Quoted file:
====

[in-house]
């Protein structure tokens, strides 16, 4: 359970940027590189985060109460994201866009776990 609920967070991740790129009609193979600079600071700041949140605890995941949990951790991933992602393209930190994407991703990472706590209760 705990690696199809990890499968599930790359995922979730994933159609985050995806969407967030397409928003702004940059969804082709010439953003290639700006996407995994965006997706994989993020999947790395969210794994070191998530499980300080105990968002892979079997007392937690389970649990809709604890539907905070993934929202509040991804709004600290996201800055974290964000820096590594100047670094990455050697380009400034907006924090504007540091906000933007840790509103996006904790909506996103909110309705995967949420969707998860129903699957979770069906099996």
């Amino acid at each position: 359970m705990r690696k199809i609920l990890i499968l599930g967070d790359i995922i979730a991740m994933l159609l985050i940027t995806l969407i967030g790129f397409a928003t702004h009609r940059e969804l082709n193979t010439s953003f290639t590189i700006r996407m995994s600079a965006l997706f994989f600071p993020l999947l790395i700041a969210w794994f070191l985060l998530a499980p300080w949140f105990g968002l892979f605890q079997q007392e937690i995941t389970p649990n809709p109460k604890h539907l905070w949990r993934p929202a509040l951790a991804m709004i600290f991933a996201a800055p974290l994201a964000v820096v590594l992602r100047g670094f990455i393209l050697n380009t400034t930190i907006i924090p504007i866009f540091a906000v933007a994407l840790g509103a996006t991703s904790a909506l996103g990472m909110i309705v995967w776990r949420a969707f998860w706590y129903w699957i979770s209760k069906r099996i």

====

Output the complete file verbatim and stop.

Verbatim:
[in-house]
């Protein structure tokens, strides 16, 4: 359970940027590189985060109460994201866009776990 609920967070991740790129009609193979600079600071700041949140605890995941949990951790991933992602393209930190994407991703990472706590209760 705990690696199809990890499968599930790359995922979730994933159609985050995806969407967030397409928003702004940059969804082709010439953003290639700006996407995994965006997706994989993020999947790395969210794994070191998530499980300080105990968002892979079997007392937690389970649990809709604890539907905070993934929202509040991804709004600290996201800055974290964000820096590594100047670094990455050697380009400034907006924090504007540091906000933007840790509103996006904790909506996103909110309705995967949420969707998860129903699957979770069906099996």
């Amino acid at each position: 359970m705990r690696k199809i609920l990890i499968l599930g967070d790359i995922i979730a991740m994933l159609l985050i940027t995806l969407i967030g790129f397409a928003t702004h009609r940059e969804l082709n193979t010439s953003f290639t590189i700006r996407m995994s600079a965006l997706f994989f600071p993020l999947l790395i700041a969210w794994f070191l985060l998530a499980p300080w949140f105990g968002l892979f605890q079997q007392e937690i995941t389970p649990n809709p109460k604890h539907l905070w949990r993934p929202a509040l951790a991804m709004i600290f991933a996201a800055p974290l994201a964000v820096v590594l992602r100047g670094f990455i393209l050697n380009t400034t930190i907006i924090p504007i866009f540091a906000v933007a994407l840790g509103a996006t991703s904790a909506l996103g990472m909110i309705v995967w776990r949420a969707f998860w706590y129903w699957i979770s209760k069906r099996i």